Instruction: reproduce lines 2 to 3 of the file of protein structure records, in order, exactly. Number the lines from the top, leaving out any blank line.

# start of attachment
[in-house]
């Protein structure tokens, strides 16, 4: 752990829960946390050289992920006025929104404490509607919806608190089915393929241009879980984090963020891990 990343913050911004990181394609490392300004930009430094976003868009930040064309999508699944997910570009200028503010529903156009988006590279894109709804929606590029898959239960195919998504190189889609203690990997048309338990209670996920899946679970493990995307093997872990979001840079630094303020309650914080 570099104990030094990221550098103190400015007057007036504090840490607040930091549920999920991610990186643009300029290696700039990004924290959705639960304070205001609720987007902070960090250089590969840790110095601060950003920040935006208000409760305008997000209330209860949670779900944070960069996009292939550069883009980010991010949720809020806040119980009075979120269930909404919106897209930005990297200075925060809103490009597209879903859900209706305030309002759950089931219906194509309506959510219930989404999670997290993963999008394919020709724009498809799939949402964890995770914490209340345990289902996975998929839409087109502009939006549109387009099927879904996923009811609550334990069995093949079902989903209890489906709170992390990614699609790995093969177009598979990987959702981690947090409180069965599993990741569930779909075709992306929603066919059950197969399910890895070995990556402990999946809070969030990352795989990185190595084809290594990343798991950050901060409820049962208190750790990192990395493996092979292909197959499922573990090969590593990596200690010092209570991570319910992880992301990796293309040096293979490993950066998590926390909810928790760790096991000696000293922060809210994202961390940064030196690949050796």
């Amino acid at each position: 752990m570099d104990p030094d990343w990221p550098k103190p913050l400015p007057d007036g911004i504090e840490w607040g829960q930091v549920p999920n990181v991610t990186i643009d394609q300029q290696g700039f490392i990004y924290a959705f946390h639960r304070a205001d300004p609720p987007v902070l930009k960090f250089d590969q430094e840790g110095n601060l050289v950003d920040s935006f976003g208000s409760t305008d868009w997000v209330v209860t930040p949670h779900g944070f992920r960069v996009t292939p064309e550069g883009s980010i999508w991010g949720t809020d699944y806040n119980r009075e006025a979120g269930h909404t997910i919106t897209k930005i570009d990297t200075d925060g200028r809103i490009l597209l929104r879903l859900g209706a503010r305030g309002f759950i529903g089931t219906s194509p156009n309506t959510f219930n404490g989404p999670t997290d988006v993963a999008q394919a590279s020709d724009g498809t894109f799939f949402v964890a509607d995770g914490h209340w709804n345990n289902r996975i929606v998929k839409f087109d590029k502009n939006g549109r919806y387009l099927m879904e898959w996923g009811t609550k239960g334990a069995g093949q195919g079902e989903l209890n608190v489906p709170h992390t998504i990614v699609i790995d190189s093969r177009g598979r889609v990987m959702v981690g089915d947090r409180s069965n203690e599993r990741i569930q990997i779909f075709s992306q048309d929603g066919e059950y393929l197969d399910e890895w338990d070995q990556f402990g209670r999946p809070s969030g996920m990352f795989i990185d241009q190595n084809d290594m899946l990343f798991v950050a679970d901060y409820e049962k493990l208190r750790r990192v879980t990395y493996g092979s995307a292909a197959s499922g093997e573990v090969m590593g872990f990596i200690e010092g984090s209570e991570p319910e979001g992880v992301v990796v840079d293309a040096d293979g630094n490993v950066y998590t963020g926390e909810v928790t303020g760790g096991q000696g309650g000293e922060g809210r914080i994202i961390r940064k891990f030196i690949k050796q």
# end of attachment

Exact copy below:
């Protein structure tokens, strides 16, 4: 752990829960946390050289992920006025929104404490509607919806608190089915393929241009879980984090963020891990 990343913050911004990181394609490392300004930009430094976003868009930040064309999508699944997910570009200028503010529903156009988006590279894109709804929606590029898959239960195919998504190189889609203690990997048309338990209670996920899946679970493990995307093997872990979001840079630094303020309650914080 570099104990030094990221550098103190400015007057007036504090840490607040930091549920999920991610990186643009300029290696700039990004924290959705639960304070205001609720987007902070960090250089590969840790110095601060950003920040935006208000409760305008997000209330209860949670779900944070960069996009292939550069883009980010991010949720809020806040119980009075979120269930909404919106897209930005990297200075925060809103490009597209879903859900209706305030309002759950089931219906194509309506959510219930989404999670997290993963999008394919020709724009498809799939949402964890995770914490209340345990289902996975998929839409087109502009939006549109387009099927879904996923009811609550334990069995093949079902989903209890489906709170992390990614699609790995093969177009598979990987959702981690947090409180069965599993990741569930779909075709992306929603066919059950197969399910890895070995990556402990999946809070969030990352795989990185190595084809290594990343798991950050901060409820049962208190750790990192990395493996092979292909197959499922573990090969590593990596200690010092209570991570319910992880992301990796293309040096293979490993950066998590926390909810928790760790096991000696000293922060809210994202961390940064030196690949050796």
């Amino acid at each position: 752990m570099d104990p030094d990343w990221p550098k103190p913050l400015p007057d007036g911004i504090e840490w607040g829960q930091v549920p999920n990181v991610t990186i643009d394609q300029q290696g700039f490392i990004y924290a959705f946390h639960r304070a205001d300004p609720p987007v902070l930009k960090f250089d590969q430094e840790g110095n601060l050289v950003d920040s935006f976003g208000s409760t305008d868009w997000v209330v209860t930040p949670h779900g944070f992920r960069v996009t292939p064309e550069g883009s980010i999508w991010g949720t809020d699944y806040n119980r009075e006025a979120g269930h909404t997910i919106t897209k930005i570009d990297t200075d925060g200028r809103i490009l597209l929104r879903l859900g209706a503010r305030g309002f759950i529903g089931t219906s194509p156009n309506t959510f219930n404490g989404p999670t997290d988006v993963a999008q394919a590279s020709d724009g498809t894109f799939f949402v964890a509607d995770g914490h209340w709804n345990n289902r996975i929606v998929k839409f087109d590029k502009n939006g549109r919806y387009l099927m879904e898959w996923g009811t609550k239960g334990a069995g093949q195919g079902e989903l209890n608190v489906p709170h992390t998504i990614v699609i790995d190189s093969r177009g598979r889609v990987m959702v981690g089915d947090r409180s069965n203690e599993r990741i569930q990997i779909f075709s992306q048309d929603g066919e059950y393929l197969d399910e890895w338990d070995q990556f402990g209670r999946p809070s969030g996920m990352f795989i990185d241009q190595n084809d290594m899946l990343f798991v950050a679970d901060y409820e049962k493990l208190r750790r990192v879980t990395y493996g092979s995307a292909a197959s499922g093997e573990v090969m590593g872990f990596i200690e010092g984090s209570e991570p319910e979001g992880v992301v990796v840079d293309a040096d293979g630094n490993v950066y998590t963020g926390e909810v928790t303020g760790g096991q000696g309650g000293e922060g809210r914080i994202i961390r940064k891990f030196i690949k050796q």